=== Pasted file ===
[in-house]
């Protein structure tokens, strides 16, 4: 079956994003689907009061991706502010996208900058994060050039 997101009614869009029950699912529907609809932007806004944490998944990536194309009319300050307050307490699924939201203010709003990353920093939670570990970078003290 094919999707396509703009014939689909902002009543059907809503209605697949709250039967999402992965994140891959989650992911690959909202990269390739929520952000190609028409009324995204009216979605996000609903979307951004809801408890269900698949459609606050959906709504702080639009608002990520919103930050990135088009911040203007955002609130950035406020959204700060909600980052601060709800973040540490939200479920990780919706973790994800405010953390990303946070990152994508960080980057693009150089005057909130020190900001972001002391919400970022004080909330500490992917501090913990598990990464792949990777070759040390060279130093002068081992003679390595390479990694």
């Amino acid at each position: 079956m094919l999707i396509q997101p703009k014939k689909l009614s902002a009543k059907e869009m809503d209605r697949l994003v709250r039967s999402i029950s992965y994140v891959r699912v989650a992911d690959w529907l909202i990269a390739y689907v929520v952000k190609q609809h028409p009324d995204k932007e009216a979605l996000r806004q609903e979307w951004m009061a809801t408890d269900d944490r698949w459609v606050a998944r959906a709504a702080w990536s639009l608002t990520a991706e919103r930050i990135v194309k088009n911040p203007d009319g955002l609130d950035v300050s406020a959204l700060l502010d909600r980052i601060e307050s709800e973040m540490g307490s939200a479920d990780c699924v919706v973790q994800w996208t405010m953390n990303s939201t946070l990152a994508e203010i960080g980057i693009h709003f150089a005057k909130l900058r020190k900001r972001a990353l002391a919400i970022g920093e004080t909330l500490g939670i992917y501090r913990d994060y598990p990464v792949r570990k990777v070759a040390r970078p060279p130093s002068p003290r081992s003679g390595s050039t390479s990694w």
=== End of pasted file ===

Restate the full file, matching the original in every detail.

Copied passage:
[in-house]
């Protein structure tokens, strides 16, 4: 079956994003689907009061991706502010996208900058994060050039 997101009614869009029950699912529907609809932007806004944490998944990536194309009319300050307050307490699924939201203010709003990353920093939670570990970078003290 094919999707396509703009014939689909902002009543059907809503209605697949709250039967999402992965994140891959989650992911690959909202990269390739929520952000190609028409009324995204009216979605996000609903979307951004809801408890269900698949459609606050959906709504702080639009608002990520919103930050990135088009911040203007955002609130950035406020959204700060909600980052601060709800973040540490939200479920990780919706973790994800405010953390990303946070990152994508960080980057693009150089005057909130020190900001972001002391919400970022004080909330500490992917501090913990598990990464792949990777070759040390060279130093002068081992003679390595390479990694």
């Amino acid at each position: 079956m094919l999707i396509q997101p703009k014939k689909l009614s902002a009543k059907e869009m809503d209605r697949l994003v709250r039967s999402i029950s992965y994140v891959r699912v989650a992911d690959w529907l909202i990269a390739y689907v929520v952000k190609q609809h028409p009324d995204k932007e009216a979605l996000r806004q609903e979307w951004m009061a809801t408890d269900d944490r698949w459609v606050a998944r959906a709504a702080w990536s639009l608002t990520a991706e919103r930050i990135v194309k088009n911040p203007d009319g955002l609130d950035v300050s406020a959204l700060l502010d909600r980052i601060e307050s709800e973040m540490g307490s939200a479920d990780c699924v919706v973790q994800w996208t405010m953390n990303s939201t946070l990152a994508e203010i960080g980057i693009h709003f150089a005057k909130l900058r020190k900001r972001a990353l002391a919400i970022g920093e004080t909330l500490g939670i992917y501090r913990d994060y598990p990464v792949r570990k990777v070759a040390r970078p060279p130093s002068p003290r081992s003679g390595s050039t390479s990694w």